Our “PASS GRADE” is a formula developed using “QB Pressure Rate Over Expectation.” It measures how much a quarterback should be expected to face pressure, adjusted for the quarterback’s average time to throw (a quarterback with a 3.0-second aT2T should be expected to be pressured more than one with a 2.0-second aT2T, for instance).

The higher the number, the worse it is for an offense, and the better it is for a defense.

Best Week 10 Pass Rush Matchups

  • The Panthers and Falcons met two weeks ago, when PJ Walker made the throw of the year to DJ Moore. Walker will be starting against Atlanta despite his atrocious Week 9 game against the Bengals, when he went 3/10 for 9 yards and 2 INT. The Falcons can’t get to the quarterback, but what Walker will we see?

  • The Saints have been allowing pressure at the fifth-highest rate over the last five weeks, but this matchup grade is so pristine because the Steelers have been generating pressure at league-worst rates over the same span. Of course, TJ Watt (pec/knee) is on schedule to return this week, so it won’t be all rainbows and roses for Andy Dalton.

  • Last week, I mentioned that the Buccaneers will continue to pop on these lists of best pass-rush matchups because Tom Brady is getting rid of the ball so quickly that he’s not being “pressured” in the literal sense, but the anticipation of pressure is forcing him into short and inefficient throws (his aT2T is a league-low 2.20 over the last five weeks). Indeed, against the Rams, he threw the ball 58 times, but for only 280 yards (4.83 YPA). The Seahawks are generating pressure at an above-average rate (league average is 29.1%).

  • The Chargers’ line, despite the loss of LT Rashawn Slater, has done a really good job of keeping Justin Herbert upright. Major credit has to go to rookie 6th-round pick Jamaree Salyer, who has done an absolutely exceptional job in one of the toughest situations in the league. Per PFF, Salyer has not allowed a single sack.

  • I was surprised to see the Cardinals here against the Rams defense given all the injuries Arizona has on offense and on the line, but there’s a lower-case Brady Effect going on here for Kyler Murray. Murray’s aT2T over the past five weeks is 2.34, fourth-quickest among qualifying passers.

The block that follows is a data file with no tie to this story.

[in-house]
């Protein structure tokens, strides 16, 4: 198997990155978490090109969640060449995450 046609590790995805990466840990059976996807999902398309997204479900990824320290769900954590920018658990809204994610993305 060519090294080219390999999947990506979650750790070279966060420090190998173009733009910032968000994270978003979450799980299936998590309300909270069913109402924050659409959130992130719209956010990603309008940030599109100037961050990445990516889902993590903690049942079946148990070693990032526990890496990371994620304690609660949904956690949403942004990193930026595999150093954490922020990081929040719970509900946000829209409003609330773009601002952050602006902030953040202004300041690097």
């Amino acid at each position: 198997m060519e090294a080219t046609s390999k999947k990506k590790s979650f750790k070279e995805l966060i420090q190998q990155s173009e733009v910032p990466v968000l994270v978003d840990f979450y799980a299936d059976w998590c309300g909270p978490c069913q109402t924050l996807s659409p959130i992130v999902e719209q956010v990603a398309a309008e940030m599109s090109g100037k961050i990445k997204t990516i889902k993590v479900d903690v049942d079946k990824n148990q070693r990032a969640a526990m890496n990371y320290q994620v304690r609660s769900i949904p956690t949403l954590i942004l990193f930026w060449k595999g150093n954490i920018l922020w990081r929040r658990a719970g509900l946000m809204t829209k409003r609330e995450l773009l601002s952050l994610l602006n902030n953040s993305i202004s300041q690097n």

Worst Week 10 Pass Rush Matchups

  • The Broncos have one of the best defenses in the sport, though their pass rush took a big hit following the trade of Bradley Chubb. Randy Gregory is also likely out this week, which makes this pass grade a little fraudulent. Making it even more fraudulent on the Titans’ side is how much Malik Willis’ insertion into the lineup makes their QBPROE skyrocket. Fortunately, it’s all moot even if Ryan Tannehill returns because the Titans don’t have a functional passing game, so it’s not like this is crushing us for fantasy.
  • The Raiders offense is a mess and a big reason has been the offensive line, while the one thing the Colts might actually do well is rush the passer, especially after getting Kwity Paye back from an ankle injury last week.
  • The Packers have been generating pressure at the second-highest rate in the league, behind only the Cowboys. But they just lost their best pass rusher, Rashan Gary, to a torn ACL. Dak Prescott’s matchup will be much better than these numbers indicate.
  • Maybe Brandin Cooks and Nico Collins will be back for the Texans this week. Yay? The Texans’ offensive line is still overmatched almost every week, even against a mediocre Giants pass rush.
  • Last week, I wrote this, when the Packers had a great on-paper matchup against the Lions: “The Lions have the worst pass rush by pressure rate over expectation over the last five weeks and are hemorrhaging points in the secondary. If Aaron Rodgers and the Packers’ passing game doesn’t get right this week…” Well, they didn’t get right last week. Their reward is Dallas’ league-best pass rush.

Top WR/CB Mismatches

NEW on Fantasy Points is our WR/CB Matchup Tool, sortable with loads of matchup data!

A note on our process: there are very few situations in the NFL in which one receiver will match up with one corner for the vast majority of his routes. So honestly, WR/CB matchups in the traditional sense are perhaps the most overrated form of fantasy analysis.

We aim to do them better: our process breaks down how many routes a receiver runs from a certain alignment, and assigns a weighted score based on how much that receiver is expected to see a given defender based on those alignments. So it will measure how often we expect a receiver to face all defenders in a matchup, not just one particular defender, and weigh a score by those expected percentages.

So really, this is more of a WR/Secondary breakdown, as opposed to individual WR/CB matchups. And if we do believe there could be a shadow situation, I will mention that.

I will write up what I feel to be some of the more interesting matchups, not necessarily every top or bottom matchup.

Best Week 10 WR/CB Matchups

George Pickens (Pit) vs. New Orleans — Let’s see how the Steelers align in a post-Chase Claypool world, but I’m not totally sure there’s going to be a huge difference in where Claypool gets deployed. He’s run about half his routes as the Steelers’ RWR, and given Claypool was predominantly Pittsburgh’s slot man, it’s just more likely Pickens gets more targets and not necessarily a new role. That’s my hope, at least, because if Pickens continues to operate as the Steelers’ RWR, his predominant matchup will be Saints LCB Paulson Adebo, whose 0.61 FP/coverage snap allowed over the last five weeks are by far the most among qualified CBs. Adebo has aligned about 85% of the time as the Saints’ LCB. Even if Marshon Lattimore (abdomen) plays this week, Lattimore has been mostly the Saints’ RCB when healthy.